The Archive of Place
352 pages, 6 x 9
4 b&w illustrations and maps
Release Date:01 Jan 2008
Release Date:21 May 2007
Release Date:01 Jan 2008

The Archive of Place

Unearthing the Pasts of the Chilcotin Plateau

UBC Press
The Archive of Place weaves together a series of narratives about environmental history in a particular location – British Columbia’s Chilcotin Plateau. In the mid-1990s, the Chilcotin was at the centre of three territorial conflicts. Opposing groups, in their struggle to control the fate of the region and its resources, invoked different understandings of its past – and different types of evidence – to justify their actions. These controversies serve as case studies, as William Turkel examines how people interpret material traces to reconstruct past events, the conditions under which such interpretation takes place, and the role that this interpretation plays in historical consciousness and social memory. It is a wide-ranging and original study that extends the span of conventional historical research.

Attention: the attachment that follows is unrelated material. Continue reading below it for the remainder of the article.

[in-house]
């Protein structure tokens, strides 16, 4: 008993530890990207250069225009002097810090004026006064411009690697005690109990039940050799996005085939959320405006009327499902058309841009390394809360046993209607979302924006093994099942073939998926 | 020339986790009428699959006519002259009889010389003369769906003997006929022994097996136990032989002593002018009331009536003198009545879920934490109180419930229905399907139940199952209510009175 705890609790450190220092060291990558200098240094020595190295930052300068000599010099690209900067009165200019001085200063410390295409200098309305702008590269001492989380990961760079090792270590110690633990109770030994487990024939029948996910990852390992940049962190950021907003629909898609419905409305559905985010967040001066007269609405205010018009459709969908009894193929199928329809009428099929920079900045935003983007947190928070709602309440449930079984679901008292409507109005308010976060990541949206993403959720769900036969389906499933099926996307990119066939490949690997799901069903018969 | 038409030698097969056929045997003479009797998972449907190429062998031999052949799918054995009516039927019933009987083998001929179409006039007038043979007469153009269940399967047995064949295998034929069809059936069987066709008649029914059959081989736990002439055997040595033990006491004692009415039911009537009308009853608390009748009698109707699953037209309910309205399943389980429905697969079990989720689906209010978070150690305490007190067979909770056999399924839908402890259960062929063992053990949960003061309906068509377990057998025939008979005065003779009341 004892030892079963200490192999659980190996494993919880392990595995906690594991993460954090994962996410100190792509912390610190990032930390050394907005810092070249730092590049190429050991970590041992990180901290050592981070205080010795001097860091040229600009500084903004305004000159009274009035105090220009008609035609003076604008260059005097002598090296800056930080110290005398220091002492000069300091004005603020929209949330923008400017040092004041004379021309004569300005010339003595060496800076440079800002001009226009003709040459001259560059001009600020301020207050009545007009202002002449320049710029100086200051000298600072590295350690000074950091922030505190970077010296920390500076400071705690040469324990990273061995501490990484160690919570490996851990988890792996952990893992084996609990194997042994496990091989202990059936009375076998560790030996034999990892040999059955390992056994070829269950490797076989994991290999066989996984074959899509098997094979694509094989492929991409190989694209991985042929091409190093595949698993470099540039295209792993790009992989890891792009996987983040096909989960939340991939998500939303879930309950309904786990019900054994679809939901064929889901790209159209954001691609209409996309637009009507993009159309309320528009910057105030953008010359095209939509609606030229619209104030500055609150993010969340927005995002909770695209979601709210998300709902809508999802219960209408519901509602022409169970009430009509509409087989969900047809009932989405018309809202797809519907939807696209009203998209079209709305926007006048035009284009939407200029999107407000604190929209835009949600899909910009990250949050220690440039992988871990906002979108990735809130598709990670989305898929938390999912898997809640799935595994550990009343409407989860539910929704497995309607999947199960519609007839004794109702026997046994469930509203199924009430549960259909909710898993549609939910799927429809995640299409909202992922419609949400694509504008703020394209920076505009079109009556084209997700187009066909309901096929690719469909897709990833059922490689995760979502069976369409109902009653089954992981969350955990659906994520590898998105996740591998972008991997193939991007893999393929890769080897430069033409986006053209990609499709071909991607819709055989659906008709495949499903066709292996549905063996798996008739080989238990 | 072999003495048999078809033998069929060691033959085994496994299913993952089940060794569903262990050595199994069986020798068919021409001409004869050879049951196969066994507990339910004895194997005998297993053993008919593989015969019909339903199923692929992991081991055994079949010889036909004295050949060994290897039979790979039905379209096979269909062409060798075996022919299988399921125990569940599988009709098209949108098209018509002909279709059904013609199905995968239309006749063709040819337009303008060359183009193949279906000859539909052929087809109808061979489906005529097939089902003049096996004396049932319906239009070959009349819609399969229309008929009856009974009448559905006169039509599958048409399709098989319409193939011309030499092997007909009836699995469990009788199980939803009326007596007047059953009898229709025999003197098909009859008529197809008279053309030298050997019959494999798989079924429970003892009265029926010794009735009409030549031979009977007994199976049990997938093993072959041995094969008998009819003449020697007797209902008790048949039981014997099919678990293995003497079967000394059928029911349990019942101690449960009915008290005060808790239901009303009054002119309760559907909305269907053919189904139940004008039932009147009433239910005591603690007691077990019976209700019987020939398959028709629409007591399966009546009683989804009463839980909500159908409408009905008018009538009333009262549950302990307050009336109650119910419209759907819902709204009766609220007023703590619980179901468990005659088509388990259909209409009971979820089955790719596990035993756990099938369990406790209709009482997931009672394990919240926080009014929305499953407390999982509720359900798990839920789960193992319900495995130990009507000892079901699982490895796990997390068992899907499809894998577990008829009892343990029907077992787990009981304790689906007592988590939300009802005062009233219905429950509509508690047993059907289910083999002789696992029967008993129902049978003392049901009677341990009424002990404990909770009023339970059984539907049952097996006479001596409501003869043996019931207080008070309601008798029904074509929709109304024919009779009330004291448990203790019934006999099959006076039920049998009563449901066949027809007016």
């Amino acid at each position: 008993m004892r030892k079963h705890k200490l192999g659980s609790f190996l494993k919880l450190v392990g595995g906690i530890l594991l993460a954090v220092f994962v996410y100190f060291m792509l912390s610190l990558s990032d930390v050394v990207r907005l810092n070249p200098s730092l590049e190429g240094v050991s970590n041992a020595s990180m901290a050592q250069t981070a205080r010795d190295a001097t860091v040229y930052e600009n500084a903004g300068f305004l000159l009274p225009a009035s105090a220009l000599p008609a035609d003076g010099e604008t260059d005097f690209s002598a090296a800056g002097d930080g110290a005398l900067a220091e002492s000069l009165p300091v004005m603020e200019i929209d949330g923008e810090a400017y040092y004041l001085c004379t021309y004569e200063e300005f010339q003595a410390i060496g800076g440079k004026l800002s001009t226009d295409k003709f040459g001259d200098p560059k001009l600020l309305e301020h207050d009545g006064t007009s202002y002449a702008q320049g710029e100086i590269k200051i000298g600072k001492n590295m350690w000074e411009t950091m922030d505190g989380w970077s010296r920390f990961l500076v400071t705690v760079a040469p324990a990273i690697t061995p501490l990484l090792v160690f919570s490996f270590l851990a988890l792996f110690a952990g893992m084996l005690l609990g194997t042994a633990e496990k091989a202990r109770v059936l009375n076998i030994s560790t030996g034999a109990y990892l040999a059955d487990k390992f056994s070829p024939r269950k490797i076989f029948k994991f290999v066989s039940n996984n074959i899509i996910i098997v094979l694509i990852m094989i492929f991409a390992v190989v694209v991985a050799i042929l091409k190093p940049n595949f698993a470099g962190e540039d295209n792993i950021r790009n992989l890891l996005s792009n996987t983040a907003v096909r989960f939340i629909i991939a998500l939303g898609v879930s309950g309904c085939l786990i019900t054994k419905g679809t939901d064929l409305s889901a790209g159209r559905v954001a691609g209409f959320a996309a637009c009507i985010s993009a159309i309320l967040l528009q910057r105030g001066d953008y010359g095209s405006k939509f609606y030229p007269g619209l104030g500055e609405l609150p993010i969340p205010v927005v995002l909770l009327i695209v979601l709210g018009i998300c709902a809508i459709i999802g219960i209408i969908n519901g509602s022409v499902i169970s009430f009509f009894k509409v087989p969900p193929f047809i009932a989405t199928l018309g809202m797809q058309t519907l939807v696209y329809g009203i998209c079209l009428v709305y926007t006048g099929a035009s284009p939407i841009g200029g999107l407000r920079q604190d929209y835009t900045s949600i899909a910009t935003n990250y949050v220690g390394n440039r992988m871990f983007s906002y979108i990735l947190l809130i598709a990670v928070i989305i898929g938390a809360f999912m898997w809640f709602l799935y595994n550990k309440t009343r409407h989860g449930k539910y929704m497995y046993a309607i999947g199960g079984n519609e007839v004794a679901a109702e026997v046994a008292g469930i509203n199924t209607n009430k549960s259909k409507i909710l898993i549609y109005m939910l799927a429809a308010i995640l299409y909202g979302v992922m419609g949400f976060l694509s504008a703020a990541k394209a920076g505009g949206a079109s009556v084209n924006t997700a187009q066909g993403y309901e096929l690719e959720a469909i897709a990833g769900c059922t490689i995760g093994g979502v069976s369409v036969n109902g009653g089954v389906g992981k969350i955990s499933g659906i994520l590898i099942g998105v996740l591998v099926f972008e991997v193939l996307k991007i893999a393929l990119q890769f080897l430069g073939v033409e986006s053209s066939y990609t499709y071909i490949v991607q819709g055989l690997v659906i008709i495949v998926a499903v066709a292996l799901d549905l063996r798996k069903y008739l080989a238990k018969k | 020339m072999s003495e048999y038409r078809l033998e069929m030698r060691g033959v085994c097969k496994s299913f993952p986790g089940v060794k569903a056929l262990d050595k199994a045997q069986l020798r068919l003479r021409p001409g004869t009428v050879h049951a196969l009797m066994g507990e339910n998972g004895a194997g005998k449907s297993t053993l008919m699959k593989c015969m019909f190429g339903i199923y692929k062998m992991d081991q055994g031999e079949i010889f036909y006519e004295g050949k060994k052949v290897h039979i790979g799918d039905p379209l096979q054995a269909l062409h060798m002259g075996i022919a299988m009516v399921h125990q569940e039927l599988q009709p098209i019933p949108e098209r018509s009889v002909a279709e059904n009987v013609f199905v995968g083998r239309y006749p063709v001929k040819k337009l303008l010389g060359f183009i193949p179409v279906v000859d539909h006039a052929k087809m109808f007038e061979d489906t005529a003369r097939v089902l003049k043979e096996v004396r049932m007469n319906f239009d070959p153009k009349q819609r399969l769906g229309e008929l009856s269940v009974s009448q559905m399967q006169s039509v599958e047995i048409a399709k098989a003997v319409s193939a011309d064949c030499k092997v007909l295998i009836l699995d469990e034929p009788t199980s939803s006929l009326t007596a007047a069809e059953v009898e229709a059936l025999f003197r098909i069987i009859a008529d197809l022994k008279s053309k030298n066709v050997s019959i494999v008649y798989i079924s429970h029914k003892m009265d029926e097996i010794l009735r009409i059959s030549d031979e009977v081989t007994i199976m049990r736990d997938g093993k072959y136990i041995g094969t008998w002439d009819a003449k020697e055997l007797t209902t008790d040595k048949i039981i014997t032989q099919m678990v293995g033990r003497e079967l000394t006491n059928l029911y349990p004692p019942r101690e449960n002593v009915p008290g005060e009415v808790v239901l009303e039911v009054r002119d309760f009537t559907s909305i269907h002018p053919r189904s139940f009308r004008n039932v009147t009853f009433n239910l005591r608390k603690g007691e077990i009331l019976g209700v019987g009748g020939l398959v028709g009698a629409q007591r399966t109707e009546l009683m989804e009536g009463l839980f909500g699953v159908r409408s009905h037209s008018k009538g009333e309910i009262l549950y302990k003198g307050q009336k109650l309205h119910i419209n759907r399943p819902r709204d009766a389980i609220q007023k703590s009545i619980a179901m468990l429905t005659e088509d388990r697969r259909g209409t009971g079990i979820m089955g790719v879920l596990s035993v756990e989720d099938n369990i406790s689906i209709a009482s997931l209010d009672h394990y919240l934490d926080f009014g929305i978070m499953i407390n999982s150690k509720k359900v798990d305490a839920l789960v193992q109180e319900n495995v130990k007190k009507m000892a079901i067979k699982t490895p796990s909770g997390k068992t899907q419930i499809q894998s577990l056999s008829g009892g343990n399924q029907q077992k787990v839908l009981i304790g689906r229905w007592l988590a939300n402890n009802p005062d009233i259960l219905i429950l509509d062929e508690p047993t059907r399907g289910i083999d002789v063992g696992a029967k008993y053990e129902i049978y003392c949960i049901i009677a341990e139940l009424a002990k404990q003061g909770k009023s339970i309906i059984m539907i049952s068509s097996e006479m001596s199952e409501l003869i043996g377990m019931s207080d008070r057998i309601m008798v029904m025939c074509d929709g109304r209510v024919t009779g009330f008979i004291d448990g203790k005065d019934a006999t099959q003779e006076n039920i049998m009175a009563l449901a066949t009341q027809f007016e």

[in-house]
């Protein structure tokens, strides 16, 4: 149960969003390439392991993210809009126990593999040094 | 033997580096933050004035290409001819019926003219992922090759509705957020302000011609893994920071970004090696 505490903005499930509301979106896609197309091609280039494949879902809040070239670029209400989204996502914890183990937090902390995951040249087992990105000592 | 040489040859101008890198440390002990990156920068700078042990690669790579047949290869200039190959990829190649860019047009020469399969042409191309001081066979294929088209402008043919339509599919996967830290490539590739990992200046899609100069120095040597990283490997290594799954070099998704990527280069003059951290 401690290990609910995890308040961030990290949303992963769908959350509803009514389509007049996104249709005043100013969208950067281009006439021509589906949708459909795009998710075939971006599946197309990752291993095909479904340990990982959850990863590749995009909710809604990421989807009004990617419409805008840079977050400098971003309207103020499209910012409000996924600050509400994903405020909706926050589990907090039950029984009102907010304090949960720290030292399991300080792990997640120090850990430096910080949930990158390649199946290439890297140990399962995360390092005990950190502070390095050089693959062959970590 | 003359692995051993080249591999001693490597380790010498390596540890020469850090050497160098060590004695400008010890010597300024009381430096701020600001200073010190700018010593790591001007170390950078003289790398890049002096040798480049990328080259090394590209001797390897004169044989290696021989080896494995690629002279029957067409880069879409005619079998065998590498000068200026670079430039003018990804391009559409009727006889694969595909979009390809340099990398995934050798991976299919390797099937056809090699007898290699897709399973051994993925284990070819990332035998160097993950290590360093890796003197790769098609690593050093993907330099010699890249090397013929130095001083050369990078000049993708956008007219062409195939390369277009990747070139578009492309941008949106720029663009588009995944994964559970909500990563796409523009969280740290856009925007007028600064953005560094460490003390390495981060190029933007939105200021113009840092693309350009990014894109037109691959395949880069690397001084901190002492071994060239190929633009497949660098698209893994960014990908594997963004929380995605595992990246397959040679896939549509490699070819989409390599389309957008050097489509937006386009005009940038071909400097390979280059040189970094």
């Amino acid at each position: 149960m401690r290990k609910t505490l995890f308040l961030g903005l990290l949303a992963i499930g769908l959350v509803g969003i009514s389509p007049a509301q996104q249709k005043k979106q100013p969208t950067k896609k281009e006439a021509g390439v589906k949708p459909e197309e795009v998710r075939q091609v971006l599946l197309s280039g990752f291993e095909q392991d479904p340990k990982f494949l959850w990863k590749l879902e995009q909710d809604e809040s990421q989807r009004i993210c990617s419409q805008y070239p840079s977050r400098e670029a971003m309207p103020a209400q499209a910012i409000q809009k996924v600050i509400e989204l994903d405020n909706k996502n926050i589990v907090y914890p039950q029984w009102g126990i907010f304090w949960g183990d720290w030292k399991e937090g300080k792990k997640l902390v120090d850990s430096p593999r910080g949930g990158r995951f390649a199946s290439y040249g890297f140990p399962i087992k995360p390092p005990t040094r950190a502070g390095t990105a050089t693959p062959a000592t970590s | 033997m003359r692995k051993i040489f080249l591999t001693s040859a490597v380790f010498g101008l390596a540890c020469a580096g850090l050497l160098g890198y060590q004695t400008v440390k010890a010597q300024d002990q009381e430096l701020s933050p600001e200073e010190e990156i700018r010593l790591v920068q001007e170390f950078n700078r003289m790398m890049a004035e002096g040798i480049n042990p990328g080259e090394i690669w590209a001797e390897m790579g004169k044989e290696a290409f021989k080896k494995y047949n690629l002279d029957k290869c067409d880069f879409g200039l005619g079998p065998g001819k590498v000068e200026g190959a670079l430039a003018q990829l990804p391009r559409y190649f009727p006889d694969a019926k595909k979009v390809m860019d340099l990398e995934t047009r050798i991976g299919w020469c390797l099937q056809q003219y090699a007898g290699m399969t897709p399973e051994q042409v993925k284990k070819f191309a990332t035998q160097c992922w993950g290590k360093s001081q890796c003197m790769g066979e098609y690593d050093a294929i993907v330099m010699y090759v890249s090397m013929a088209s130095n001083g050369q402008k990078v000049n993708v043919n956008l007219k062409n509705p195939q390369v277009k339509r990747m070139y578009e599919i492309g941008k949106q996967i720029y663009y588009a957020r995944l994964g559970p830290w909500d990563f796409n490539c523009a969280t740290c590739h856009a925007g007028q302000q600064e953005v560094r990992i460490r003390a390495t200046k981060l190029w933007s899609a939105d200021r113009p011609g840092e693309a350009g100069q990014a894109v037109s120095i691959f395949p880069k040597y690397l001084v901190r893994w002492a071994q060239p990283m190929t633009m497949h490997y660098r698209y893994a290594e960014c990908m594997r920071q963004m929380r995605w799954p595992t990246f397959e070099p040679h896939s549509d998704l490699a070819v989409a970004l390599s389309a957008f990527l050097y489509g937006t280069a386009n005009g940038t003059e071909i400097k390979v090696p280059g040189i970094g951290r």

• 2008, Winner - Clio Award (British Columbia), Canadian Historical Assocation
In this unorthodox and intriguing book, William Turkel uses the Chilcotin Plateau, an arid and sparsely settled region of west-central British Columbia, to ask a series of questions about how we acquire and use knowledge of the past.

... This is an engaging and rewarding book. Like much recent work in British Columbia history, it writes First Nations people into the general history of the province, a hugely important project for North American histroy more generally.

An amalgam of the material and the representational, the natural and the human, place allows Turkel to move some way toward transcending the old human-environment dichotomy that bedevils the writing of environmental history. James Murton, Environmental History Journal, Volume 12, Number 4

William Turkel’s great achievement in this book is to show how once taken-for-granted accounts of geophysical processes, Aboriginal occupancy, and colonial settler society have now come to underpin sharply conflicting understandings of history. Julie Cruikshank, author of Do Glaciers Listen? Local Knowledge, Colonial Encounters, and Social Imagination
William J. Turkel teaches history at the University of Western Ontario.

Foreword: Putting Things in Their Place / Graeme Wynn



Part 1: Deep Time in the Present

1 Fish Lake

2 Prosperity Gold

Part 2: The Horizon of Experience

3 Mackenzie

4 Grease Trails

Part 3: Shadowed Ground

5 Converging towards “Banshee”

6 Chilcotin War



Glossary; Notes; Toponymic Index; General Index

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